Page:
By Stan Deresinski, MD, FACP, FIDSA
Clinical Professor of Medicine, Stanford University
Dr. Deresinski reports no financial relationships relevant to this field of study.
SYNOPSIS: The 2019 guideline differs from the 2007 version to only a limited extent.
SOURCE: Metlay JP, Waterer GW, Long AC, et al. Diagnosis and treatment of adults with community-acquired pneumonia. An official clinical practice guideline of the American Thoracic Society and Infectious Diseases Society of America. Am J Resp Crit Care Med 2019;200:e45-e67.
The following is a brief summary of recommendations in the new community-acquired pneumonia (CAP) guideline.
Sputum Gram Stain and Culture, Blood Culture.
It is recommended that these should not be routinely performed in individuals with CAP managed as outpatients. In contrast, it is recommended that these tests be performed in those with severe infection or for whom empiric treatment for methicillin-resistant Staphylococcus aureus (MRSA) or Pseudomonas aeruginosa infection is administered, those with previous infection with one of these organisms, or those who have received parenteral antibiotics while inpatients in the previous 90 days.
Urine Pneumococcal Antigen.
Not routinely recommended, except in severe CAP.
Urine Legionella Antigen.
Not routinely recommended except in those with severe CAP and/or associated epidemiological factors (e.g., in an outbreak or after travel). Culture on selective media or Legionella nucleic acid amplification testing is also recommended for those with severe infection.
Influenza Virus Testing.
Rapid influenza nucleic acid amplification testing is recommended when influenza viruses are circulating in the community.
Serum Procalcitonin — Implication for Initiation of Empiric Antibiotic.
Serum procalcitonin results should not affect the decision to initiate empiric antibiotic therapy, which should be administered to all adults suspected to have CAP on clinical grounds and for whom it is radiographically confirmed.
Choosing Outpatient vs. Inpatient Management.
Clinical judgment together with the Pneumonia Severity Index (PSI) or the CURB-65 tool should be used to determine the need for hospitalization. PSI is preferred over CURB-65.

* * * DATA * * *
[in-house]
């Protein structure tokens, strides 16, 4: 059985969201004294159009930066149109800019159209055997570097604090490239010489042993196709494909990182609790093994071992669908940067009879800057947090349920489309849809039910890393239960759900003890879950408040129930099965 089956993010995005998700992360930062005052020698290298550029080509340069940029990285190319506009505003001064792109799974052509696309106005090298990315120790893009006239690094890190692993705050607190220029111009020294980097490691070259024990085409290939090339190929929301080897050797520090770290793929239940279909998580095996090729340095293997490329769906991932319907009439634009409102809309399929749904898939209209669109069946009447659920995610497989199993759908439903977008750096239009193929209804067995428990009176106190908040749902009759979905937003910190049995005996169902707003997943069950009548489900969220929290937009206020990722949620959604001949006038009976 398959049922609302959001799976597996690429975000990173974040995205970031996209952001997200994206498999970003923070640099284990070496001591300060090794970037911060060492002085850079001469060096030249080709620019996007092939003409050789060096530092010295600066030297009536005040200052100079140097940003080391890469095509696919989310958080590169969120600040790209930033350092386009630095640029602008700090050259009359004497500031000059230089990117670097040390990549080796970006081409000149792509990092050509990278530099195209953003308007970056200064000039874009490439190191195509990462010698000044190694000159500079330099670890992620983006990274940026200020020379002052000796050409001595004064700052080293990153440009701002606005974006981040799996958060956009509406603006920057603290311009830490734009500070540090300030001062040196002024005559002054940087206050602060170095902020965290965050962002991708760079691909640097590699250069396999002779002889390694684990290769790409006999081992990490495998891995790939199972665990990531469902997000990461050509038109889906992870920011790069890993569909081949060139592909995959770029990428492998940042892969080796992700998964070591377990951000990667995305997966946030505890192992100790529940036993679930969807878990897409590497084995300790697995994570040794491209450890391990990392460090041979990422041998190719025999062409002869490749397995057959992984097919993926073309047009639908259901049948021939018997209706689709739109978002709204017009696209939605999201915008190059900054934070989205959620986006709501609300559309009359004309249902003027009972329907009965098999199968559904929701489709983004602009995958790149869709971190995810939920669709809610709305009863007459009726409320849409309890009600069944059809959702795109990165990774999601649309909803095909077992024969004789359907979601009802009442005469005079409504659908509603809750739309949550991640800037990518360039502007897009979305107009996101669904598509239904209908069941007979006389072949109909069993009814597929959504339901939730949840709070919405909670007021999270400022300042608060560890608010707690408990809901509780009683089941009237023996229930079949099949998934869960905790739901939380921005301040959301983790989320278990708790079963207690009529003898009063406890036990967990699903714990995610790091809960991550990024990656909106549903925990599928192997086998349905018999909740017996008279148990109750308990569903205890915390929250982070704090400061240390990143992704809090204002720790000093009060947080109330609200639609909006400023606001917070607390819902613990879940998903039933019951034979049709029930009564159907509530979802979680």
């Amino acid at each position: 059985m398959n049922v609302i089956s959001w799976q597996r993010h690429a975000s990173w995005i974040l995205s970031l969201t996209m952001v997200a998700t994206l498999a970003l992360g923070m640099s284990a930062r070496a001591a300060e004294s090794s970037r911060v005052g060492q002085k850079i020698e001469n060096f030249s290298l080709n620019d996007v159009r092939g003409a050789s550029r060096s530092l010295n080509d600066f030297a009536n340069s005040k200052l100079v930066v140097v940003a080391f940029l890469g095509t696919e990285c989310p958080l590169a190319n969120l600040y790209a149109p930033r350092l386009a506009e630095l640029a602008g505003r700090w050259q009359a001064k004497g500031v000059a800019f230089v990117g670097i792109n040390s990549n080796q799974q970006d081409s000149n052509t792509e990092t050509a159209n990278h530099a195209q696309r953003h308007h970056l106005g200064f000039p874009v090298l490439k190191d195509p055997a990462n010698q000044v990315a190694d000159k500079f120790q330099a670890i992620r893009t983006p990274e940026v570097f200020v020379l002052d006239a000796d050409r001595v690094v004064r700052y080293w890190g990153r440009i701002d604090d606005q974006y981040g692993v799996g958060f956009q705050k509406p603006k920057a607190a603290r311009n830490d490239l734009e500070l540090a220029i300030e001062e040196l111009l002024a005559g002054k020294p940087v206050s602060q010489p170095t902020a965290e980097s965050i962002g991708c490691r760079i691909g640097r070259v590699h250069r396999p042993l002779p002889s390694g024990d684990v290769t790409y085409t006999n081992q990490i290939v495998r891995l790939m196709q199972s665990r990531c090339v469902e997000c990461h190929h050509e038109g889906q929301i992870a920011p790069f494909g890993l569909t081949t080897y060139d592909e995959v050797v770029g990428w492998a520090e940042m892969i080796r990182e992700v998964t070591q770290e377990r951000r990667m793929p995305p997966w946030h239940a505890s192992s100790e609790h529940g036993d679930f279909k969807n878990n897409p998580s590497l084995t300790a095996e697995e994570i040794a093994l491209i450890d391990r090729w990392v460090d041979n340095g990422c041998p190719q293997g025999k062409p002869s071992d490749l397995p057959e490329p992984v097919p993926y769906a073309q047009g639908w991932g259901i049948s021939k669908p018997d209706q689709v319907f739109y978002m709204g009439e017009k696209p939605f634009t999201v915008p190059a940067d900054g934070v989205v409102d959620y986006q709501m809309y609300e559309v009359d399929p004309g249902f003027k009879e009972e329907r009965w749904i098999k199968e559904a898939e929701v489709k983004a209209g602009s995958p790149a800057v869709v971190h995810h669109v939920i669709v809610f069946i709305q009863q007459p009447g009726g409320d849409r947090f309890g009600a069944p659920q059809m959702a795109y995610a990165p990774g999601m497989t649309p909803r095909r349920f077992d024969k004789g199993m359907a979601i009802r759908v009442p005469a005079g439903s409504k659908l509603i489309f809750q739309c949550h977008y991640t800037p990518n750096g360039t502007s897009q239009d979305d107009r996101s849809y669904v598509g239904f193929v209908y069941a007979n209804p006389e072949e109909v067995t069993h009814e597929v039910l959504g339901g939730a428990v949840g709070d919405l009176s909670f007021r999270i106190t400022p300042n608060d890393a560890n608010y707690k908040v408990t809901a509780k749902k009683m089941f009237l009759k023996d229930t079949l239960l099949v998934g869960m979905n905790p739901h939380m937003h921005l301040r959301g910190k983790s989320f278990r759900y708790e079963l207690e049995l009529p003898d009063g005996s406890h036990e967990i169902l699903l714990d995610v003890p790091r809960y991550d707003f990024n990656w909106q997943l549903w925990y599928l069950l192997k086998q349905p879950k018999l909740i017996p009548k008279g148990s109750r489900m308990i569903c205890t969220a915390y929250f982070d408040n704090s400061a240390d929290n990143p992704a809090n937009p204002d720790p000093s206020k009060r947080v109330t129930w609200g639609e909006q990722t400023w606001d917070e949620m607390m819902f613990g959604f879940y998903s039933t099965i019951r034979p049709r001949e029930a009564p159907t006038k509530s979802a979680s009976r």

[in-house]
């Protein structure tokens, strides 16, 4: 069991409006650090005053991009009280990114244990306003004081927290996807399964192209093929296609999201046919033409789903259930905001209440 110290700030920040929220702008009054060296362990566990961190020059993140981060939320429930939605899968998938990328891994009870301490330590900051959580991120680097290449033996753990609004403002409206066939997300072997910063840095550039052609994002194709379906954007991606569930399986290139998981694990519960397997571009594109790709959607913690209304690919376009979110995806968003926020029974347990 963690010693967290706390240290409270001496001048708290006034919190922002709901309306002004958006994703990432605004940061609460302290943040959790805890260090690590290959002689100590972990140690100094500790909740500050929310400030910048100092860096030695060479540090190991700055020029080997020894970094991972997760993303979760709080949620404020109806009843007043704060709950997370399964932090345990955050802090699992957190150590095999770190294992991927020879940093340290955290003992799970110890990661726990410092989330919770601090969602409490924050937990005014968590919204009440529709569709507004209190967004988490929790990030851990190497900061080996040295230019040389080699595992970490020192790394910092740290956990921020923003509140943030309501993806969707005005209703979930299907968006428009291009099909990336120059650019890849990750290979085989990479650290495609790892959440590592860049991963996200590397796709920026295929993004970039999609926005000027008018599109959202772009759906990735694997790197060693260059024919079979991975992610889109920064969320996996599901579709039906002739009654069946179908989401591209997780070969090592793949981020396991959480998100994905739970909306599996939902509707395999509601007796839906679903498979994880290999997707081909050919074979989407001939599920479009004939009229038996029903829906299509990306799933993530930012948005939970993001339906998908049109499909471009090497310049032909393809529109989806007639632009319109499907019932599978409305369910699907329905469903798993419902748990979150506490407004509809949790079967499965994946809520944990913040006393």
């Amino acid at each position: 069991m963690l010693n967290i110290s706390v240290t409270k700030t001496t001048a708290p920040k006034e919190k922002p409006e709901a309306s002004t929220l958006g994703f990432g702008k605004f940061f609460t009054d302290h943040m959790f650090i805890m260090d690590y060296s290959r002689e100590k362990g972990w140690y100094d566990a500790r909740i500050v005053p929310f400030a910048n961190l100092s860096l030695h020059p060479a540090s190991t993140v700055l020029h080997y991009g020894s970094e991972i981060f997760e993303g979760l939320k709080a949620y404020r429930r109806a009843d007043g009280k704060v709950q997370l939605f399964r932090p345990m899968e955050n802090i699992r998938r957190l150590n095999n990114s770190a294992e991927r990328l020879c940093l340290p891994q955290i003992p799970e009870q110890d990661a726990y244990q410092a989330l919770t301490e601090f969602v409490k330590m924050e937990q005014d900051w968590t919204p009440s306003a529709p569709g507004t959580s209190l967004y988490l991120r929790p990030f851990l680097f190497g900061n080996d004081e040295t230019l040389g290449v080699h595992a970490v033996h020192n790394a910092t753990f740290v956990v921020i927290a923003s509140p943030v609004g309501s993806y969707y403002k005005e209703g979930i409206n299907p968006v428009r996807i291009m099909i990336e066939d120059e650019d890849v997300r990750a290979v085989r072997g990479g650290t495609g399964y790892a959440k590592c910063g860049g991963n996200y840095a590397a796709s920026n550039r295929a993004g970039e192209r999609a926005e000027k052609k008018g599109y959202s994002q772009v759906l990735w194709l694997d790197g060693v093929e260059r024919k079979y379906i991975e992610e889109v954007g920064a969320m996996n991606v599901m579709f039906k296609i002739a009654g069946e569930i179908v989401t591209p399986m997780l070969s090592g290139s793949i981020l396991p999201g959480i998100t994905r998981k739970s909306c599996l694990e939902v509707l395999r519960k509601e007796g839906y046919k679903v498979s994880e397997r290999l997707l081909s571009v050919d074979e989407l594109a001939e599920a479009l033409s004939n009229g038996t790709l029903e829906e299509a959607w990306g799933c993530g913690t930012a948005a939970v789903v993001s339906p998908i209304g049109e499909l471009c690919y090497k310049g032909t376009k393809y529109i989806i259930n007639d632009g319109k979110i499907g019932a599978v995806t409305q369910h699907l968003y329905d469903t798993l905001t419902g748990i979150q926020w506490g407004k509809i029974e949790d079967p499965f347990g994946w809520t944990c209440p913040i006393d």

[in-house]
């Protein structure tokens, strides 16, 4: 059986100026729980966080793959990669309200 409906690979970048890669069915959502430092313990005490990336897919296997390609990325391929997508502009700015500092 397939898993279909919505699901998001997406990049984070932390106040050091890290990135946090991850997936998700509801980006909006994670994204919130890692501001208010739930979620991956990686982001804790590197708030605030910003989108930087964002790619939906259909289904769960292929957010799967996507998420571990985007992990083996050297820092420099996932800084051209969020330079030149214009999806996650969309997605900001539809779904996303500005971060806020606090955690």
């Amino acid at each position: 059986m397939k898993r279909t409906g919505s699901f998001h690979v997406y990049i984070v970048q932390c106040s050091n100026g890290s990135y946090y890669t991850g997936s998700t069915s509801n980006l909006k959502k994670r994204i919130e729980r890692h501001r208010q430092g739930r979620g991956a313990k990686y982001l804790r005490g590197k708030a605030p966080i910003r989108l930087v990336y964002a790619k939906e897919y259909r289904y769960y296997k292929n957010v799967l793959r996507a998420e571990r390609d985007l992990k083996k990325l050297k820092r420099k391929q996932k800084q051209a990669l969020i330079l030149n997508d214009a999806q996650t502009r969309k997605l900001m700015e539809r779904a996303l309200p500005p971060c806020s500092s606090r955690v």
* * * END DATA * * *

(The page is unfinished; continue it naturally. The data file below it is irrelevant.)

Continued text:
Determining the Level of Inpatient Care.
Direct admission to the intensive care unit is indicated for vasopressor-requiring hypotensive patients and/or those requiring mechanical ventilation because of respiratory failure. In others, clinical judgment together with use of the 2007 IDSA/ATS severity criteria, can be used.
Empiric Antibiotic Therapy — Outpatient Management.
In the absence of comorbidities, amoxicillin, doxycycline, or a macrolide may be used, although macrolide monotherapy should be used only in areas where the proportion of pneumococci resistant to this class of agents is < 25%. In patients with significant comorbidities, the recommended choices are amoxicillin/clavulanate or a cephalosporin (cefpodoxime or cefuroxime), each together with a macrolide or doxycycline. Monotherapy with a respiratory fluoroquinolone is an alternative to combination therapy.
Inpatient Empiric Antibiotic Therapy — Absent Risk Factors for MRSA or P. aeruginosa Infection.
The preferred regimen for those with non-severe CAP is either ampicillin/sulbactam, cefotaxime, ceftriaxone, or ceftaroline — each together with a macrolide. Alternatively, monotherapy with levofloxacin or moxifloxacin may be used. Finally, the recommendation for patients with contraindication to both fluoroquinolone and macrolide therapy is one of the beta-lactams listed above together with doxycycline.